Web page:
Before we built our garden, I had thought that there wouldn’t be any use for compost, so we waited to start, but I now know that you can use it for indoor plants, outdoor plants, or for your lawn. Even if you don’t have a vegetable garden, composting is a great way to reuse food waste. So join me in this month’s sustainability challenge and let’s compost together!
If you want to compost but don’t have anywhere to use it, you could donate it to a local farm or community garden. And if you live in a city, you might be able to donate food scraps like you can in NYC. Check out this impressive list of compost pick up services all over the country. If you’re local to Fairfield County, you can join a food scrap recycling program here.
I always thought that composting consisted of throwing scraps into a bin, calling it a day, then dealing with a gross smelling pile. While it’s slightly more complicated than that, it’s still very doable and not as yucky as I had anticipated.
Anel leads the composting and gardening way in our house so I had him help me write this post. Everyone seems to do composting a little differently but read on for our take on it. We’ve been composting for about a month now so we’re open to all and any tips from composting pros.
Composting is good for the environment for a whole host of reasons including:
- Decreases food waste– Not only do our leftover food scraps not end up in the trash, but we’re able to recycle them from our own home. It has felt really good to see how much less trash we have now.
- Cuts out chemical fertilizers- Compost is a natural fertilizer that returns nutrients to our soil. It will (hopefully) lead to better yields in the garden so we can buy even less produce at the grocery store.
- Cuts down on greenhouse gas– “You may think there’s little difference between sending your organic waste to a landfill site to rot and putting it in a compost box to decompose in the garden. However, waste broken down in landfill sites produces harmful greenhouse gas emissions, whereas that decomposed by composting does not.” – source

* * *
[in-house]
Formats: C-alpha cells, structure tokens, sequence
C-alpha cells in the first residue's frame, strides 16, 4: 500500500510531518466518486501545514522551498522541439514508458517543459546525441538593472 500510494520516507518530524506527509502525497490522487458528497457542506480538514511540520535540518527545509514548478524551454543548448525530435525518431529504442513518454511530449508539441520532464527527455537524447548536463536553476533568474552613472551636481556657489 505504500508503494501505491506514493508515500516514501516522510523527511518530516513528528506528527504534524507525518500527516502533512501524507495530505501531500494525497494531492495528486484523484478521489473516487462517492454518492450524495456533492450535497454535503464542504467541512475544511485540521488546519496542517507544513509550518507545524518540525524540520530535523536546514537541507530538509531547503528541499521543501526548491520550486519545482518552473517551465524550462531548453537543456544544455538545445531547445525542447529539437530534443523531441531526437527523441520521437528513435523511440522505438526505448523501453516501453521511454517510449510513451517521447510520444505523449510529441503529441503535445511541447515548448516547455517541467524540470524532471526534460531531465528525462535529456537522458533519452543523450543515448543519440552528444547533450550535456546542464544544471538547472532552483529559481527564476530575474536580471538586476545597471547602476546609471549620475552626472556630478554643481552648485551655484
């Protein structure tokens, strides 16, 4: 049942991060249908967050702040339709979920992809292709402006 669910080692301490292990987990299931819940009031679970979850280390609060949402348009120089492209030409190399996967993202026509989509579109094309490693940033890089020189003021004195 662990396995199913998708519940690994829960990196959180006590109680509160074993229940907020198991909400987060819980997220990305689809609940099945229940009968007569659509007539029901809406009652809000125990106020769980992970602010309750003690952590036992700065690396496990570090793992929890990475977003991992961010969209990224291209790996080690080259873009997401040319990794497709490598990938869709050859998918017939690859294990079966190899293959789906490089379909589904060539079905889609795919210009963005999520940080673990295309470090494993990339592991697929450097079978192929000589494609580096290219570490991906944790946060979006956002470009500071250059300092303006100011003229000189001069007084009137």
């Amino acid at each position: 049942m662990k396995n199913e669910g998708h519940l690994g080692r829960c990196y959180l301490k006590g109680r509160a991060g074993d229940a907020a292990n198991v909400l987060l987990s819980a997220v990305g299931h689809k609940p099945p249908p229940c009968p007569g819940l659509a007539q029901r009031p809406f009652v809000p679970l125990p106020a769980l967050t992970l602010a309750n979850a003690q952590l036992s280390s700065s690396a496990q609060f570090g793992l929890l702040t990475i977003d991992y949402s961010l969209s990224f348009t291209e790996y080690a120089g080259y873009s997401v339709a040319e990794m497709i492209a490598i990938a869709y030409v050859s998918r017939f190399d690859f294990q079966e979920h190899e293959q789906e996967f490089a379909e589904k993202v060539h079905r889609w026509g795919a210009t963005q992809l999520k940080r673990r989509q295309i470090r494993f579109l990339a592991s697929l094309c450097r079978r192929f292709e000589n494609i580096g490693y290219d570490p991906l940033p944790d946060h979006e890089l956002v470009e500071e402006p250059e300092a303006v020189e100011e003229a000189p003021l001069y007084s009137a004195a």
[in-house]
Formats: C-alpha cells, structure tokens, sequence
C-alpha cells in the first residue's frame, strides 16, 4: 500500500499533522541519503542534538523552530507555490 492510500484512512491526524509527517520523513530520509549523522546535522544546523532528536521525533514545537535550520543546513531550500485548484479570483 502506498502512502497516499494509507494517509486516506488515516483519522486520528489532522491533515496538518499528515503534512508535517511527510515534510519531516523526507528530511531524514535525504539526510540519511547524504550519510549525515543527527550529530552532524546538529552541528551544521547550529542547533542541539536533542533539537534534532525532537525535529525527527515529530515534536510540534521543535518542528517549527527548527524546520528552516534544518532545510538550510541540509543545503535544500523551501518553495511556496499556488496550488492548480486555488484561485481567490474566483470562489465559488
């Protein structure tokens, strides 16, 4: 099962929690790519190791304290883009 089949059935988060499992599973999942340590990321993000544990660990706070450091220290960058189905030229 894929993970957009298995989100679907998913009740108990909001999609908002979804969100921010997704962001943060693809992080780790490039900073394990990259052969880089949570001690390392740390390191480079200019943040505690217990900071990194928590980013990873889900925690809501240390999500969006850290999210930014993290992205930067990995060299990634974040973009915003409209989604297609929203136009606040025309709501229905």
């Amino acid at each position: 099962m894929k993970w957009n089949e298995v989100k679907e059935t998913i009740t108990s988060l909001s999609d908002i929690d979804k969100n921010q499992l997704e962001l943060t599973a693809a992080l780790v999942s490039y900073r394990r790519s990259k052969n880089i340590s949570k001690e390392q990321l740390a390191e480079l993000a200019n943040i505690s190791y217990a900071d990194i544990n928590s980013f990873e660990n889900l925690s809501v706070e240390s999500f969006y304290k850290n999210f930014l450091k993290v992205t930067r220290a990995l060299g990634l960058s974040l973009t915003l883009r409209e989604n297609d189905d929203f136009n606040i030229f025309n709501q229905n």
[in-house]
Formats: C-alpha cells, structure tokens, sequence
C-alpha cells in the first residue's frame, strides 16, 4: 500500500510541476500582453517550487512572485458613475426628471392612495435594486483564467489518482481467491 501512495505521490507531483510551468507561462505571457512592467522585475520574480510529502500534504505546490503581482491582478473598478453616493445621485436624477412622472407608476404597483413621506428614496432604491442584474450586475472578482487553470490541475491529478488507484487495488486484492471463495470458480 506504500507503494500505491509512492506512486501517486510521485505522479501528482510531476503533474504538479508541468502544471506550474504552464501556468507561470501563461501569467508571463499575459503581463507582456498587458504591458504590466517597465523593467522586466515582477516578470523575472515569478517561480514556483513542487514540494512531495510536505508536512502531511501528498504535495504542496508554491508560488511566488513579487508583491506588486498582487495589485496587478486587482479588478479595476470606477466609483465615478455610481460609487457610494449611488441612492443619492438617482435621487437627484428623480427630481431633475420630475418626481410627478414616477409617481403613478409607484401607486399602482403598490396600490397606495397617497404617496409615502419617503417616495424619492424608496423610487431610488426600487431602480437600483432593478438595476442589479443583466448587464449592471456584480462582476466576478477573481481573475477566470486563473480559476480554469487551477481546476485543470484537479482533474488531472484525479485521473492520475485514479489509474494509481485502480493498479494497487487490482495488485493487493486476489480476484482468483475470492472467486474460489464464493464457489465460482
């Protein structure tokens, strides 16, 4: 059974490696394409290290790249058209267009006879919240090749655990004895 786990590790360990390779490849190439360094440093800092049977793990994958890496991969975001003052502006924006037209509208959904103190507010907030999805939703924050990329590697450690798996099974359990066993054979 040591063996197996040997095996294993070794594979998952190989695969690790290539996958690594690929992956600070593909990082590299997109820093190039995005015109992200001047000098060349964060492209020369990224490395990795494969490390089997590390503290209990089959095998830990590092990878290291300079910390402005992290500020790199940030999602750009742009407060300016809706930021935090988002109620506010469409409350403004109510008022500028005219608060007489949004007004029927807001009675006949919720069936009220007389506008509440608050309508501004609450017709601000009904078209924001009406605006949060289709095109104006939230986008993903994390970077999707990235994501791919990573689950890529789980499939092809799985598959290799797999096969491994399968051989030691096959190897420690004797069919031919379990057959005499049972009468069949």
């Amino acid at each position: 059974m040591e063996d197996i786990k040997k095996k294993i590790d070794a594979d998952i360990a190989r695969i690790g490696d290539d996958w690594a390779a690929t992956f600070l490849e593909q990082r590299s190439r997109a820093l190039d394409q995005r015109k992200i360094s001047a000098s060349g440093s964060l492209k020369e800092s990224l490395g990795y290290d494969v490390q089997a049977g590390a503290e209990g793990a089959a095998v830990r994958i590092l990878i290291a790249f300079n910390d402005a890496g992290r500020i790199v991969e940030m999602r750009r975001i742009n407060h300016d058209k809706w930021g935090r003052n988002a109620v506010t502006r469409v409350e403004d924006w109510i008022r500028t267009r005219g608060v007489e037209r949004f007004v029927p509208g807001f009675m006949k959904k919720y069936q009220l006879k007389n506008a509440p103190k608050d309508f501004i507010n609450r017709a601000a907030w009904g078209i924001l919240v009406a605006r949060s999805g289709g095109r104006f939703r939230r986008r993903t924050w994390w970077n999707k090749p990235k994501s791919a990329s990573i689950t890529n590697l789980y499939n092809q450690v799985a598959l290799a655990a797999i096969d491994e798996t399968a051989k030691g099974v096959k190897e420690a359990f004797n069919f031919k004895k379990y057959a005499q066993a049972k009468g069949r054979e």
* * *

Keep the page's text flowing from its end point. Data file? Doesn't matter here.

How to Compost: What to Buy
Inside: Indoors, we have a small compost bucket ($40, pictured above) that lives in our kitchen counter. We fill it up every few days and then bring it out to the larger one outside. OXO makes a good one too ($29).
Outside: A large tumbling composter ($150) lives behind our garden. We went with a tumbler because it’s easier to tumble than it is to hand turn. Anel turns it 5 or 6 times every 2 days and whenever he adds something new to it. The one we chose also has two compartments so you can be making two batches at once. One side can be cooking (is that the right word?) as you add to the other. But the most important thing to look out for is something that will keep rodents out. Ours is lifted off the ground so the chance of small animals getting in, is pretty low. Even better, it’s made from 100% post-consumer recycled waste.
Compost starter: Anel used soil and worms that he found in the garden to start ours out, but a compost starter is helpful if you don’t have soil or worms readily available.
Brown vs Green Matter
When you compost, you want to keep the ratio of 2 parts brown matter and one part green matter. This ratio can change depending on who you ask, the climate where you live, etc. Let me explain…
What is brown compost? Brown materials are high in carbon and good a source of energy for the microbes found in compost.
Examples of brown compost:
– Tree bark
– Pine needles
– Corn stalks
– Paper and cardboard (A lot of people use newspaper but Anel stays away from it because it is chemically treated), we use non-bleached paper towels and compost those.
What is green compost? Green materials consist mostly of wet or recently growing materials. Green materials are usually green or come from plants that were green at some point.
Examples of green compost:
– Coffee grinds
– Banana peels
– Apple cores
– Fruit and veggie scraps
Want more ideas? Here is a list of 50 green and brown materials you can compost.
What Not to Compost
– Fish or meat scraps
– Dairy products
– Fats, grease, and oils
– Pet wastes
– Any grasses or plants treated with pesticides
– Diseased plants
Here is a longer list of items to avoid composting.
Keep an eye on your compost and make sure your ratios are right. If you have too much green, it will start to smell and if you have too much brown, it will get too dry. Anel adds soil and water as needed to move it along.
How long does it take?
The answer depends on a lot of factors but it can be anywhere from 1-4 months to make a usable compost pile. The warmer the weather, the faster it goes. It can also take some time to figure out your ratios, but once you get that down, it will move faster. You’ll know when to take it out when it’s a dark brown color, looks like dirt, smells earthy, and crumbles in your hand.
Anel will answer them below! Go follow him on IG (@botanicalbosnian) for more composting and gardening tips. He has a whole highlight on composting there.
Photo by Julia Dags.